// copy_to_clipboard_web.dart import 'dart:html'; // bool copyToClipboardImpl(String text) { final textarea = TextAreaElement(); document.body.append(textarea); = '0'; = '0'; = '0'; = '0'; = 'absolute'; textarea.readOnly = true; textarea.value = text;; final result = document.execCommand('copy'); textarea.remove(); return result; }

This works, but we won't be able to build this code on iOS/Android, where dart:html is not available.

Worry not, as the next tip shows how to handle this.

7. Conditionally import files at compile time

Since dart:html is only available on web, we need a way to define and import different files at compile time.

To enable this we need four different files.

One file (copy_to_clipboard_web.dart) will be web-specific and contain the code from above.

A second file contains a non-web implementation (using the Clipboard API in this case):

// copy_to_clipboard_non_web.dart import 'package:flutter/services.dart'; bool copyToClipboardImpl(String text) { Clipboard.setData(ClipboardData(text: text)); return true; }

A third file will be a placeholder defining a stub implementation that throws an UnsupportedError:

// copy_to_clipboard_stub.dart bool copyToClipboardImpl(String text) => throw UnsupportedError('No implementation for copyToClipboardImpl');

The last file puts everything together by importing the correct file depending on whether we're building for web or not:

// copy_to_clipboard.dart import 'copy_to_clipboard_stub.dart' if (dart.library.html) 'copy_to_clipboard_web.dart' if ( 'copy_to_clipboard_non_web.dart'; bool copyToClipboard(String text) => copyToClipboardImpl(text);

The main idea here is to define three separate files with three implementations for the copyToClipboardImpl function.

Then we can call copyToClipboard when we want to copy some text.

Bottom-line: you can create different source files for web and non-web functionality, and use conditional imports to import the correct code at compile time.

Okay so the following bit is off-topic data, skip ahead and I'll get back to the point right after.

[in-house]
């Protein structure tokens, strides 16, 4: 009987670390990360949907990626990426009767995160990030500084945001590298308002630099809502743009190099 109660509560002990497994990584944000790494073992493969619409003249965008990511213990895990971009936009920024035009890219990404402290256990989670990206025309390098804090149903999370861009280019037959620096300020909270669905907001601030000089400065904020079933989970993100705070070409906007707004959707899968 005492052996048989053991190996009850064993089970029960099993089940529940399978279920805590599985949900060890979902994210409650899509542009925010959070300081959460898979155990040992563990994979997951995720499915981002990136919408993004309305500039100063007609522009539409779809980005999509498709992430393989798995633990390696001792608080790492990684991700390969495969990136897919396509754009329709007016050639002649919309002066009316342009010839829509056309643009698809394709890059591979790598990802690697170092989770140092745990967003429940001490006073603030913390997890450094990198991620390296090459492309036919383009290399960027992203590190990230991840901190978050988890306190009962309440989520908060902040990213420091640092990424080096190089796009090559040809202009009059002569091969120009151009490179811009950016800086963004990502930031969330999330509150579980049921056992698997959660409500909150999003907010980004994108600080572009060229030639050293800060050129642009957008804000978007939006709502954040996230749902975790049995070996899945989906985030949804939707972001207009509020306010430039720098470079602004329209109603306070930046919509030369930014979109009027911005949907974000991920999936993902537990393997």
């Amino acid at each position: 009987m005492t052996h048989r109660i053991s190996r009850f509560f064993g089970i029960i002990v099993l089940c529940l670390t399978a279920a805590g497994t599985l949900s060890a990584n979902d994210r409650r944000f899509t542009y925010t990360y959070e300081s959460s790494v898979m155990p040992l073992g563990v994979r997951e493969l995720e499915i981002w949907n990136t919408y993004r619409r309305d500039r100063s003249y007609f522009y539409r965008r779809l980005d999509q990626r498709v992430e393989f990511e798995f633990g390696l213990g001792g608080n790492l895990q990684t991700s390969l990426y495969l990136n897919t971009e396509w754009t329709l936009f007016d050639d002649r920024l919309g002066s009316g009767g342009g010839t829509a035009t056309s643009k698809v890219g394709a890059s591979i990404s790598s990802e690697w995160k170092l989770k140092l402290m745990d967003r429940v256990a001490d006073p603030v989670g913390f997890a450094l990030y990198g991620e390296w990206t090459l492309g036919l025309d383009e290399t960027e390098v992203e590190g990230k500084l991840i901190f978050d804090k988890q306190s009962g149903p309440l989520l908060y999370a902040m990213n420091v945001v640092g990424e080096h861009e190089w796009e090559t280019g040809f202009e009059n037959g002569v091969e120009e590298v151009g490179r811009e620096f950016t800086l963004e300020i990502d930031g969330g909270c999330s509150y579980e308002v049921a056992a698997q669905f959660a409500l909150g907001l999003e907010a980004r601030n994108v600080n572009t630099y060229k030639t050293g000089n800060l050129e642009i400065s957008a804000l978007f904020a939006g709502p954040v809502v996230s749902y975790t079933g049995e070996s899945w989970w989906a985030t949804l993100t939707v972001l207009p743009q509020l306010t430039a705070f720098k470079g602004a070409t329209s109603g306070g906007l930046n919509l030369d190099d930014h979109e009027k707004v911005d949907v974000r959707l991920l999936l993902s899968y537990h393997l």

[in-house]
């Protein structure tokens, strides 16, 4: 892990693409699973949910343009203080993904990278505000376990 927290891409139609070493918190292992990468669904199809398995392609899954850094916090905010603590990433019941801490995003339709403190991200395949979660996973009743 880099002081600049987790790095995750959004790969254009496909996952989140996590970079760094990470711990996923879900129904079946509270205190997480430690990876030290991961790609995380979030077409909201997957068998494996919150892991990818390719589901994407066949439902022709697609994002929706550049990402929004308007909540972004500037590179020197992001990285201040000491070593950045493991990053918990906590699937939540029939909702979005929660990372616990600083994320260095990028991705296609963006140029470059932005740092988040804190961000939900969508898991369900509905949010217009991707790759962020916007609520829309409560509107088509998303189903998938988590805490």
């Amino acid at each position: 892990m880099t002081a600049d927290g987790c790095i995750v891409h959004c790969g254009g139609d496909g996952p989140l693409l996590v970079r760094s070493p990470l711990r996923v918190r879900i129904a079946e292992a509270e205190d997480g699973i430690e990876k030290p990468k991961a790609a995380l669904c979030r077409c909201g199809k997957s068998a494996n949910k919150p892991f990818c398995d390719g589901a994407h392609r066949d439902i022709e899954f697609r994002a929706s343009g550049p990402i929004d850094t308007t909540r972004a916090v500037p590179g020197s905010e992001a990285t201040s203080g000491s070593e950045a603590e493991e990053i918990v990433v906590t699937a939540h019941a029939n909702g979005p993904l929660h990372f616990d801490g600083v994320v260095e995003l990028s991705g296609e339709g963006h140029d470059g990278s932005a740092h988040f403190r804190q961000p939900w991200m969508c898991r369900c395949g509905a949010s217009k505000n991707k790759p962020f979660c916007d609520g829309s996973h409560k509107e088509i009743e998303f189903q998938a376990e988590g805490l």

This will ensure that you can build your Flutter app on web and non-web.

But is there a way to check if we're running on web at runtime?

Time for the last tip:

8. Check if we're running on web at runtime

We can use the Platform class to check on which platform we're running on.

But Platform is defined in 'dart:io' and can't be used on web.

Instead, we can use the kIsWeb constant from foundation.dart:

/// A constant that is true if the application was compiled to run on the web. /// /// This implementation takes advantage of the fact that JavaScript does not /// support integers. In this environment, Dart's doubles and ints are /// backed by the same kind of object. Thus a double `0.0` is identical /// to an integer `0`. This is not true for Dart code running in AOT or on the /// VM. const bool kIsWeb = identical(0, 0.0);

This is how to use it:

import 'package:flutter/foundation.dart'; if (kIsWeb) { print("we're on web"); } else { print("we're not on web"); }

Wrap Up

Flutter web is a new exciting frontier. While Flutter is getting better at delivering a first-class experience on web, there are still some quirks and I hope these tips will be useful.

In addition these tips, I also recommend reading this article:

This includes more information about how Flutter web apps are now Progressive Web Apps by default. And also how you can enable CanvasKit rendering for superior perfomance.

Have you encountered any specific issues with Flutter web, or want to share more tips? Let me know on Twitter or by email.

Happy coding!